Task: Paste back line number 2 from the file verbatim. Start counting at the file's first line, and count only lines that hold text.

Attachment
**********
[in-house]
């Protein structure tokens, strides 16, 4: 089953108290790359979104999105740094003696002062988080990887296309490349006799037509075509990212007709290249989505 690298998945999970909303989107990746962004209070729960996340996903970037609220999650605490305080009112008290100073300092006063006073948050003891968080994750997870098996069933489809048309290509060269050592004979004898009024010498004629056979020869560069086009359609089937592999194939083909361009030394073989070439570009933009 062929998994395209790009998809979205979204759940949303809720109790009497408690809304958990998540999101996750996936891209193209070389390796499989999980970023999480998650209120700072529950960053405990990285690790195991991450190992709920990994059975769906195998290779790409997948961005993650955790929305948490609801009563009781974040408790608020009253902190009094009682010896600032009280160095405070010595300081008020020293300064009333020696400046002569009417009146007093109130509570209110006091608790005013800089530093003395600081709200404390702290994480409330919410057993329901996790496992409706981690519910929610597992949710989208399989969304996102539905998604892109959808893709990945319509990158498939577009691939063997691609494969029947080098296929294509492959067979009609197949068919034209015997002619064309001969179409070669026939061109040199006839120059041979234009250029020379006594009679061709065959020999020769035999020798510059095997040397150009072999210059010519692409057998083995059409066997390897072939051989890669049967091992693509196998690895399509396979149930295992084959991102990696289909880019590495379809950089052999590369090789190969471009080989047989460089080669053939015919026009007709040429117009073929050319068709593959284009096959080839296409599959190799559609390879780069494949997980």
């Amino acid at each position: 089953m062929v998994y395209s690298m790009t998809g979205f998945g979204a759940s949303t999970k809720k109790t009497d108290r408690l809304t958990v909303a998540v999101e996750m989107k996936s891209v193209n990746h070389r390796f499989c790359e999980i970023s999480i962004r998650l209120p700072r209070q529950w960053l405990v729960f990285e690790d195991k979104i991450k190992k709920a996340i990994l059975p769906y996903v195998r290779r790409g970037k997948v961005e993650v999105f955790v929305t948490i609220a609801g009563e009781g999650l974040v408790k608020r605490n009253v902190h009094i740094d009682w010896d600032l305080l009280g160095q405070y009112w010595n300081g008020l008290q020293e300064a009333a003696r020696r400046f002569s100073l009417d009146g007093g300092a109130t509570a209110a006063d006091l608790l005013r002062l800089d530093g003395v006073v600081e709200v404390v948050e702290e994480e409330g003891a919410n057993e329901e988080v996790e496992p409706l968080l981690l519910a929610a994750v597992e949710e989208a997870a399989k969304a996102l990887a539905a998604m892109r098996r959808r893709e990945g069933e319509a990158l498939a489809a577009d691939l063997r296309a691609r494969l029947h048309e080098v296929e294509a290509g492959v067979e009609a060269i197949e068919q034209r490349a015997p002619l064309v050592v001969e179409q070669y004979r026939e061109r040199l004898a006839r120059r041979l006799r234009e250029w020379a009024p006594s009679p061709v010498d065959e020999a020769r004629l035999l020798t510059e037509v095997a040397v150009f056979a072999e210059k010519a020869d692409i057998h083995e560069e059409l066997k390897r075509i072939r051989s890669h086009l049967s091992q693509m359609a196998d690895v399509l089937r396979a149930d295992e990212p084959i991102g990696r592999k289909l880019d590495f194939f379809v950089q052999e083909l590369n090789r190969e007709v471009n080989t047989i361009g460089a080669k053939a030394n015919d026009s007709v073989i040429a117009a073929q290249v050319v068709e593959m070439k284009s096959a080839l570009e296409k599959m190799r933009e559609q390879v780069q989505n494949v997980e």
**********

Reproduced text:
């Protein structure tokens, strides 16, 4: 089953108290790359979104999105740094003696002062988080990887296309490349006799037509075509990212007709290249989505 690298998945999970909303989107990746962004209070729960996340996903970037609220999650605490305080009112008290100073300092006063006073948050003891968080994750997870098996069933489809048309290509060269050592004979004898009024010498004629056979020869560069086009359609089937592999194939083909361009030394073989070439570009933009 062929998994395209790009998809979205979204759940949303809720109790009497408690809304958990998540999101996750996936891209193209070389390796499989999980970023999480998650209120700072529950960053405990990285690790195991991450190992709920990994059975769906195998290779790409997948961005993650955790929305948490609801009563009781974040408790608020009253902190009094009682010896600032009280160095405070010595300081008020020293300064009333020696400046002569009417009146007093109130509570209110006091608790005013800089530093003395600081709200404390702290994480409330919410057993329901996790496992409706981690519910929610597992949710989208399989969304996102539905998604892109959808893709990945319509990158498939577009691939063997691609494969029947080098296929294509492959067979009609197949068919034209015997002619064309001969179409070669026939061109040199006839120059041979234009250029020379006594009679061709065959020999020769035999020798510059095997040397150009072999210059010519692409057998083995059409066997390897072939051989890669049967091992693509196998690895399509396979149930295992084959991102990696289909880019590495379809950089052999590369090789190969471009080989047989460089080669053939015919026009007709040429117009073929050319068709593959284009096959080839296409599959190799559609390879780069494949997980």